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CMichael
November 20, 2001, 04:13 PM
I was trying to bring this up before but they closed the thread on me after my first post. To close to the trigger finger.

When I was at Dick's the firearms guy is also a police officer and a sniper.

He recommended for home defense slugs, even Brenbekes (sp?). I got 10 slugs.

I got a bit confused though. I thought shot would be better because it spreads more and slugs could go through the wall.

What do you all think about this?

Also just something was discussed before it doesn't mean that there can't be more contributions to the same topic. If we didn't discuss anything that we discussed before we would run out of topics extremely quickly.

maxinquaye
November 20, 2001, 04:49 PM
I dunno about Estate, but S&B is pretty good, and it can be found all over the web. www.ammoman.com is one great site. There are others...

CWL
November 20, 2001, 04:58 PM
Hey there CMichael,

Gotta disagree with you about running out of topics extremely quickly. I'm also willing to bet that you still didn't bother to do a search since this is a subject that has been drilled into the ground, usually by people who don't bother to look up the collected wisdom of shotgunners at this site.

Before this post gets closed, let's just say that shot and slugs both have their uses and applications. At close ranges (under 10 yards) buckshot doesn't open up much to differ from slug ammo, it is just a bunched up group of lead balls. Buckshot is best applied at short ranges up to 25 or so yards. Beyond that range, the buckshot will spread too much and slugs would be better applied. Slugs are generally used up to 100 yards out. Slugs close-up may also have overpenetration problems which makes it dangerous for urban applications like apartment or tract housing.

Finally, you don't really need any "magnum" loads for SD. They'll just hurt your shoulder, have larger flashes at night and be harder to control.

Dave McC
November 20, 2001, 05:06 PM
It sounds to me like your source, at the aptly named Dick's, is full of Caca Del Toro.

The Govt database I used to access is closed to me since retirement, but as I recall, they reported a one shot stop rate of 99%, regardless of load or gauge.

IOW,000 and 9 shot are statistically identical as to effectiveness.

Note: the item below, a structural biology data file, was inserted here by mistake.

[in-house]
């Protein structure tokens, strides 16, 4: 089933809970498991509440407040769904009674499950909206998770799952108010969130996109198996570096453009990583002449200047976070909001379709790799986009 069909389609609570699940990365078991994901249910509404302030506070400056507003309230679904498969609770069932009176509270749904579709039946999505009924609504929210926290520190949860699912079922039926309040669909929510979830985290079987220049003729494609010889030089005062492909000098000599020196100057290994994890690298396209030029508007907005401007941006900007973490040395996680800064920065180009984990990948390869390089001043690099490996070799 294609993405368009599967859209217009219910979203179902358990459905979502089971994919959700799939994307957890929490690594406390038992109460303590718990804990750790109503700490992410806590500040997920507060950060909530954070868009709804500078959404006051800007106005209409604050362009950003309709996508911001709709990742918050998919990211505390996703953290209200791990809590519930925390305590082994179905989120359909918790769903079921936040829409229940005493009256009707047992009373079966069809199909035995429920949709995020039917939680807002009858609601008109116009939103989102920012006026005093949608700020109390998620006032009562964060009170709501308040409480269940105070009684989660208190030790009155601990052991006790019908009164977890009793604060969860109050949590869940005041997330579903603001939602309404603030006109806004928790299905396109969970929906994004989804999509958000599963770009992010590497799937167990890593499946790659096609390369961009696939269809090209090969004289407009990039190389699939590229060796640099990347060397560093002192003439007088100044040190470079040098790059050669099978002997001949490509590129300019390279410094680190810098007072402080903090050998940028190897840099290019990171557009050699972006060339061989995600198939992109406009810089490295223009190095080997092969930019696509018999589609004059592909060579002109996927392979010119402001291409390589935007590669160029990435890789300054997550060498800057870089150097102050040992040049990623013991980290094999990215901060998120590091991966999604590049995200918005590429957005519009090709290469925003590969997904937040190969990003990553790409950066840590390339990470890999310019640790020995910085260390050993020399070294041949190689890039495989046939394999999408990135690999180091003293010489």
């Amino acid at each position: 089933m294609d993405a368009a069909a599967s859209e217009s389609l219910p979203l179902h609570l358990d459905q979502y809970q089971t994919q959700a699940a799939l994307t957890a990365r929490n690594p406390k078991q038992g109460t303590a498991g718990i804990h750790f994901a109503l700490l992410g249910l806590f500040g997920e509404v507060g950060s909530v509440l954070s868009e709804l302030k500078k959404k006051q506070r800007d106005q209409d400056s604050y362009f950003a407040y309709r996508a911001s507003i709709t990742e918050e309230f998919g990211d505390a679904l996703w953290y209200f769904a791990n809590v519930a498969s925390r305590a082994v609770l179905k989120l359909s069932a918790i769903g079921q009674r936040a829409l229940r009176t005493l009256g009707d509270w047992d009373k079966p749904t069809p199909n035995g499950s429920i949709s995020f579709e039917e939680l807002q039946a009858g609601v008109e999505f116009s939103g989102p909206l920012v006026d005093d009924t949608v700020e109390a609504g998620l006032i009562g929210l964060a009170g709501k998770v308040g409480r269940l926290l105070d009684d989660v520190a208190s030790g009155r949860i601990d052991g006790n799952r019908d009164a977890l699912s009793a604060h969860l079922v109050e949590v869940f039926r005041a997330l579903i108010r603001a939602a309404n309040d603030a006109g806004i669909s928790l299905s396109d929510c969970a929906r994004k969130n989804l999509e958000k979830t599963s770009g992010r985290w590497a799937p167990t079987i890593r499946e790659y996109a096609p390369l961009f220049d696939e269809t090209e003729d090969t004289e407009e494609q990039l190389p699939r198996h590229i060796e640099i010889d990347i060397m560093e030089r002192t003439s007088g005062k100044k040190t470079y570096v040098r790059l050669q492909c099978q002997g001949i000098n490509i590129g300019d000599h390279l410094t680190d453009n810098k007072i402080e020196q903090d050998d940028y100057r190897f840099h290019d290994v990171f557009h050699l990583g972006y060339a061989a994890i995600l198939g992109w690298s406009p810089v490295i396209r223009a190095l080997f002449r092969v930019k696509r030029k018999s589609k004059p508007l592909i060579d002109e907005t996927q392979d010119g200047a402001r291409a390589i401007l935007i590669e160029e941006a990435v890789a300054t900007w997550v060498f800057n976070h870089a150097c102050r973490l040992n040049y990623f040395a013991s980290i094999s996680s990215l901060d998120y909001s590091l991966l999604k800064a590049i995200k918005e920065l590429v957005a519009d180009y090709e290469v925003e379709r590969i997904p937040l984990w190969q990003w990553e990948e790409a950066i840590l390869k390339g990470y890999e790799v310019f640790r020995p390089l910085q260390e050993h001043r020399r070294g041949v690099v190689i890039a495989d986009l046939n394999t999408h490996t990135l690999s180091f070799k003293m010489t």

If there's any top quality instructors out there that advocate slugs instead of shot for HD, I'm unaware of them.

Again check the Archives,and save us some typing. If after that, there's still some questions, ask away or PM me....

M1911
November 20, 2001, 05:10 PM
I'm with Dave on this one. The purpose of slugs is to extend your range beyond the effective range of buckshot. In other words, for the times when you'd really rather have a rifle, but all you've got is your shotgun.

If your living room is more than 40 yards long, sure go for the slugs ;)

M1911

Mo_Zam_Beek
November 20, 2001, 06:34 PM
When I was at Dick's the firearms guy is also a police officer and a sniper.

He recommended for home defense slugs, even Brenbekes (sp?). I got 10 slugs.

What do you all think about this?

I think the guy at Dick's is a wanna be cop / mall ninja.

CMichael
November 20, 2001, 07:30 PM
Hi CWL,

Respecfully you would have lost the bet. I did check the archives but they didn't cover what I wanted to discuss.

Actually the Dick's guy showed a picture on the back of a box of slugs of how slugs mushroom when they hit their target.

This seems to be what we want. Once we hit the target if it mushrooms and rips up the insides it seems to insure max damage to the target, no?

Michael:cool:

SpyGuy
November 20, 2001, 08:30 PM
Actually the Dick's guy showed a picture on the back of a box of slugs of how slugs mushroom when they hit their target.I wouldn't believe everything you read or see in marketing literature. For one thing, there are many factors that go into terminal ballistics: target (soft or hard), obstacle (brush, walls, clothing), angle of impact (square on or glancing blow), velocity of projectile, etc.

Despite years of testing, I don't think there is any ballistic gelatin that accurately reproduces the terminal ballistics of a bullet in human flesh, bone, organs, and body cavities. So test rounds into gelatin may show dramatic "wound channels" and bullet expansion, that doesn't equate to what will actually occur inside a human target. Even live animal targets are likely to give different results (with a pig probably being the closest approximation).

I'm not saying that a slug won't mushroom, but take the marketing hype--and the "Dick's guy"--with a big spoon of salt.

This seems to be what we want. Once we hit the target if it mushrooms and rips up the insides it seems to insure max damage to the target, no?If you think that mushroomed slugs will create a large wound channel, imagine what nine dispersed 00 balls of hot lead--each almost the size of a 9mm bullet and collectively weighing over 1 oz--will do when they impact your target and start heading in different directions inside the body, bouncing off bones, livers, kidneys, and such. Just plain nasty! :eek:

Al Thompson
November 20, 2001, 08:49 PM
This one is probably what your looking for.........

http://thefiringline.com/forums/showthread.php?s=&threadid=10678&highlight=slugs


The search feature works well.

Giz